That’s a significant improvement from last year, when his 14.2 GAR over the course of the full season was ranked 27th in the NHL. Even with Markstrom’s November slump when Nilsson was out of the lineup, he’s been among the top goaltenders in the NHL this season.
The challenge now is for Markstrom to continue his high level of play. You can’t expect a save percentage north of .940 every month, but avoiding early goals against and maintaining or coming close to the .923 save percentage he managed outside of Nilsson’s injury would be outstanding.
Fortunately for him and the Canucks, he has a new backup goaltender that should be able to provide him some days off throughout the rest of the season: Thatcher Demko.
The Canucks’ top goaltending prospect has put in a lot of work with Ian Clark as well, especially considering the two week gap between his call-up from the Utica Comets and his first start of the season with the Canucks.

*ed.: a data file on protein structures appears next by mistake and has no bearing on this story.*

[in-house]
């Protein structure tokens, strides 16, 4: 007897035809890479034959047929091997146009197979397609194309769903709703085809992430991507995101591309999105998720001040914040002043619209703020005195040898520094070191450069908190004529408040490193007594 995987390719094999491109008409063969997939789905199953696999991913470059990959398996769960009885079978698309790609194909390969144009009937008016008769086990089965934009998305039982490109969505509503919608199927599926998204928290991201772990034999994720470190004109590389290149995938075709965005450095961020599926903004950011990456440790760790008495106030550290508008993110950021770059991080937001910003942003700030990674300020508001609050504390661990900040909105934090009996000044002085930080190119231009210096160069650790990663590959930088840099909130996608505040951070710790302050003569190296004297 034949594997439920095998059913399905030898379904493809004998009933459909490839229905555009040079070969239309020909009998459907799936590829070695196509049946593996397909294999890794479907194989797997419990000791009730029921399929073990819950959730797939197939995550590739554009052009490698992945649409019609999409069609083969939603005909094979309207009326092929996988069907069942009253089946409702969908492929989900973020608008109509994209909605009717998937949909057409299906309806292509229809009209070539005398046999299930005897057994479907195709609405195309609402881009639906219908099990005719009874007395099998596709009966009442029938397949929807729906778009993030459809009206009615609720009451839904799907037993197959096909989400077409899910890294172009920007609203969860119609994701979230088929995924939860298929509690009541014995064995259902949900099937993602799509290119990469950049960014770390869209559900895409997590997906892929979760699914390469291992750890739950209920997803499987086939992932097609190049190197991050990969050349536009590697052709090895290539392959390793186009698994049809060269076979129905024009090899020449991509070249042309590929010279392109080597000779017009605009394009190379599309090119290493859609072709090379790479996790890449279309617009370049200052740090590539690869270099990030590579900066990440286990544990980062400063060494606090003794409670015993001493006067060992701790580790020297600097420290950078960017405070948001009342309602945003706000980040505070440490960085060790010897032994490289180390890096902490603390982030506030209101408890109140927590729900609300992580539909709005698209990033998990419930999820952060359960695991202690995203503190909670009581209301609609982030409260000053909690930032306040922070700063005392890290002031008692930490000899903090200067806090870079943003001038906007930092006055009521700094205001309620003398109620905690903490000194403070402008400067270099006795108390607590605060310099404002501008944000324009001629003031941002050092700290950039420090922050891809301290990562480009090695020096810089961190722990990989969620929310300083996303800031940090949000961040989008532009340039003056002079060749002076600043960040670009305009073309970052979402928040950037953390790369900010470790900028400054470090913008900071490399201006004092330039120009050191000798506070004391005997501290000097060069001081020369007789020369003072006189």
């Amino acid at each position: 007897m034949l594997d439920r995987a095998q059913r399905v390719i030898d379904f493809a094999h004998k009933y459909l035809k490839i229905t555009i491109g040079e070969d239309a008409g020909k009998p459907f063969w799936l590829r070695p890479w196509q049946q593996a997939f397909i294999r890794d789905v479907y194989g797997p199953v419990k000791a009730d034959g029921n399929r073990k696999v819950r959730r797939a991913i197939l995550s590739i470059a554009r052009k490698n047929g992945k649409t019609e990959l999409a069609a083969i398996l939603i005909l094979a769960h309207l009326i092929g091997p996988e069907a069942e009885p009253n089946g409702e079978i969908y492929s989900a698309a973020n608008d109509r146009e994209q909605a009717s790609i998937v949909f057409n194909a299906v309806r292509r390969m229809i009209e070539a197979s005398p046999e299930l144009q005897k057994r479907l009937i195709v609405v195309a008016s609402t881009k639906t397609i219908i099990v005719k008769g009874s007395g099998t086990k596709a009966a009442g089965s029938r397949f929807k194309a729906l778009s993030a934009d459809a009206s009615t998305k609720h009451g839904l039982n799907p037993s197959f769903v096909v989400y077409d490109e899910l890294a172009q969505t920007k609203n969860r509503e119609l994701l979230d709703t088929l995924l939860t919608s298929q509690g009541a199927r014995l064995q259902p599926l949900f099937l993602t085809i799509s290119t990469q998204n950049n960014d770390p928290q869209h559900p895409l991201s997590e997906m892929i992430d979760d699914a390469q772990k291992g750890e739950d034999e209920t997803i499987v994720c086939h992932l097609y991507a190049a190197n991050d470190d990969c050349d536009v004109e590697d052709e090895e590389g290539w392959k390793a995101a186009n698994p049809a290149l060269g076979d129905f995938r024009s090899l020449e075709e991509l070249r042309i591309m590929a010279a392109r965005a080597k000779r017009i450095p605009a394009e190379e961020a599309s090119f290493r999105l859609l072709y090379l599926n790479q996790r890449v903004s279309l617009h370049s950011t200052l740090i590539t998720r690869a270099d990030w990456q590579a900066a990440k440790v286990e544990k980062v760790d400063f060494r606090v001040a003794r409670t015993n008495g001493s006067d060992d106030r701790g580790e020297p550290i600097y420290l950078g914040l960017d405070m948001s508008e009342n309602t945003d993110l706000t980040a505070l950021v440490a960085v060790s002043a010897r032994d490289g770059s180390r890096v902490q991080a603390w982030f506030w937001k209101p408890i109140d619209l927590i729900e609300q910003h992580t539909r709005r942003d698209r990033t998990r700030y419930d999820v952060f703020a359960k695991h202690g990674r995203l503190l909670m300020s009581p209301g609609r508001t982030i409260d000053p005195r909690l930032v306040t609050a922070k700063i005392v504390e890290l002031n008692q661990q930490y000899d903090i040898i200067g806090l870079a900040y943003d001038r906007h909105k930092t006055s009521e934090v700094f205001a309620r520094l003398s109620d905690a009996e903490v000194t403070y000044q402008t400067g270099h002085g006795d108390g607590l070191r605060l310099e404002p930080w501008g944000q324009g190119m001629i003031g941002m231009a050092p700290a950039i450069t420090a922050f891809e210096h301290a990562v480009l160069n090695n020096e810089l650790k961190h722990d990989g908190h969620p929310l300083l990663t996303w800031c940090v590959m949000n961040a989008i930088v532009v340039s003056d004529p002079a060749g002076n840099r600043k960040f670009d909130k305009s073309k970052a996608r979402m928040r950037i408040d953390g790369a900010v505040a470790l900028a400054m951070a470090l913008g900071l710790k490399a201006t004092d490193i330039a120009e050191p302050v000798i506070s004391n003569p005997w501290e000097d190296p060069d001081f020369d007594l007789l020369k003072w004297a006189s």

“You have to, when you’re not playing so much, you’ve gotta treat your practices like your games,” said Demko on Tuesday. “You’ve gotta be intense, focused, treat every puck like it’s do or die. That’s what Clarky likes to preach to his guys, regardless of the scheduling of games and such.
“That’s just something that I like to do as well, especially when the games are maybe spread out a little bit more than I’m used to, I’ve just gotta go out every day in practice and treat it like a game.”
Demko has enjoyed working with Clark as he strives toward becoming a true NHL goaltender.
“He’s definitely got a different mind for the game, in a good way,” said Demko. “He’s good at putting things into terms [you can understand] and he’s able to communicate that very well. He gives you the why. He tells you why you’re doing something as opposed to just telling you to do it.”
“It’s been great so far,” he added. “He definitely holds you accountable, which is something I like and appreciate. Just keep working hard with him and watch the results.”
For an example of those results, Demko can just look towards Markstrom and the marked improvement in his game this season.